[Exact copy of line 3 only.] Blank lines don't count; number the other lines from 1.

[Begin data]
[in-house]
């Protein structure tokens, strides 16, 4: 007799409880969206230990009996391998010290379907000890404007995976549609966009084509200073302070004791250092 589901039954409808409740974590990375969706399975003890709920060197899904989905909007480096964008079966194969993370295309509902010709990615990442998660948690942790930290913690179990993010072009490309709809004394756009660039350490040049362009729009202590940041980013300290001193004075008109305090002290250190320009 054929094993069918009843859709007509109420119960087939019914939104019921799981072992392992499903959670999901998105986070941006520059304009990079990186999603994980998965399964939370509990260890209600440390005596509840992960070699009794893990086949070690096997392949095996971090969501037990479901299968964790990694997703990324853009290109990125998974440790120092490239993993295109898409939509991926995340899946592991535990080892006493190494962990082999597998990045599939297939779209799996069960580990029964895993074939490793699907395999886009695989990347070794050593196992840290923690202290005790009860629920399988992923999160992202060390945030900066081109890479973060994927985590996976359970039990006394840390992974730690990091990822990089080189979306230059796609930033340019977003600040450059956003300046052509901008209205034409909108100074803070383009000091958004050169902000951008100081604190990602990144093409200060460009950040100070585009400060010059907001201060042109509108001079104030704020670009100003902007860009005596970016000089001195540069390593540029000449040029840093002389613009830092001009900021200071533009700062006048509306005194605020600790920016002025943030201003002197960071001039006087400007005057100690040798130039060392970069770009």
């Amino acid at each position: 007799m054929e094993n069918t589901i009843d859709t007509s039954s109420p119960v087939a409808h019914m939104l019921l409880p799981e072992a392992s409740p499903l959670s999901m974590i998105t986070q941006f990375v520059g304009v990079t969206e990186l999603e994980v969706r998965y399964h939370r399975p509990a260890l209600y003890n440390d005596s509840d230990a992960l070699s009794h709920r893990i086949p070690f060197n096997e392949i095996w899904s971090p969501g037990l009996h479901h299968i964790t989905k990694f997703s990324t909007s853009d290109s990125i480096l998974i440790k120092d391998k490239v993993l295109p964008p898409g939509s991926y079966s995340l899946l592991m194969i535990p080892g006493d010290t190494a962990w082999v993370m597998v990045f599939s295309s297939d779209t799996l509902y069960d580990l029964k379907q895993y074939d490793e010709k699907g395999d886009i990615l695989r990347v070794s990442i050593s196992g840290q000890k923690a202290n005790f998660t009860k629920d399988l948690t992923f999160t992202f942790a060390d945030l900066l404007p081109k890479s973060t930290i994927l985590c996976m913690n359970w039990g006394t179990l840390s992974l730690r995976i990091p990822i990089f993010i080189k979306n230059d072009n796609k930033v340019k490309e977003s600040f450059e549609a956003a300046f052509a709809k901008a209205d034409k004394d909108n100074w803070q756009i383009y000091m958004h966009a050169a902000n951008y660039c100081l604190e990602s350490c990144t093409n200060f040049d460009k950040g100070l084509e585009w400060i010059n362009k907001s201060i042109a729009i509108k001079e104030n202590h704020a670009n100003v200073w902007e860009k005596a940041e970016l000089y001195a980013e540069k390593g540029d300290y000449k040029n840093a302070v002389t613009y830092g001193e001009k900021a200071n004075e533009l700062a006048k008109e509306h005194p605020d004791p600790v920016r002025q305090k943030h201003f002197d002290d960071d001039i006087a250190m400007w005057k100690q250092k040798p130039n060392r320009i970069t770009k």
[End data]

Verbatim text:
């Amino acid at each position: 007799m054929e094993n069918t589901i009843d859709t007509s039954s109420p119960v087939a409808h019914m939104l019921l409880p799981e072992a392992s409740p499903l959670s999901m974590i998105t986070q941006f990375v520059g304009v990079t969206e990186l999603e994980v969706r998965y399964h939370r399975p509990a260890l209600y003890n440390d005596s509840d230990a992960l070699s009794h709920r893990i086949p070690f060197n096997e392949i095996w899904s971090p969501g037990l009996h479901h299968i964790t989905k990694f997703s990324t909007s853009d290109s990125i480096l998974i440790k120092d391998k490239v993993l295109p964008p898409g939509s991926y079966s995340l899946l592991m194969i535990p080892g006493d010290t190494a962990w082999v993370m597998v990045f599939s295309s297939d779209t799996l509902y069960d580990l029964k379907q895993y074939d490793e010709k699907g395999d886009i990615l695989r990347v070794s990442i050593s196992g840290q000890k923690a202290n005790f998660t009860k629920d399988l948690t992923f999160t992202f942790a060390d945030l900066l404007p081109k890479s973060t930290i994927l985590c996976m913690n359970w039990g006394t179990l840390s992974l730690r995976i990091p990822i990089f993010i080189k979306n230059d072009n796609k930033v340019k490309e977003s600040f450059e549609a956003a300046f052509a709809k901008a209205d034409k004394d909108n100074w803070q756009i383009y000091m958004h966009a050169a902000n951008y660039c100081l604190e990602s350490c990144t093409n200060f040049d460009k950040g100070l084509e585009w400060i010059n362009k907001s201060i042109a729009i509108k001079e104030n202590h704020a670009n100003v200073w902007e860009k005596a940041e970016l000089y001195a980013e540069k390593g540029d300290y000449k040029n840093a302070v002389t613009y830092g001193e001009k900021a200071n004075e533009l700062a006048k008109e509306h005194p605020d004791p600790v920016r002025q305090k943030h201003f002197d002290d960071d001039i006087a250190m400007w005057k100690q250092k040798p130039n060392r320009i970069t770009k």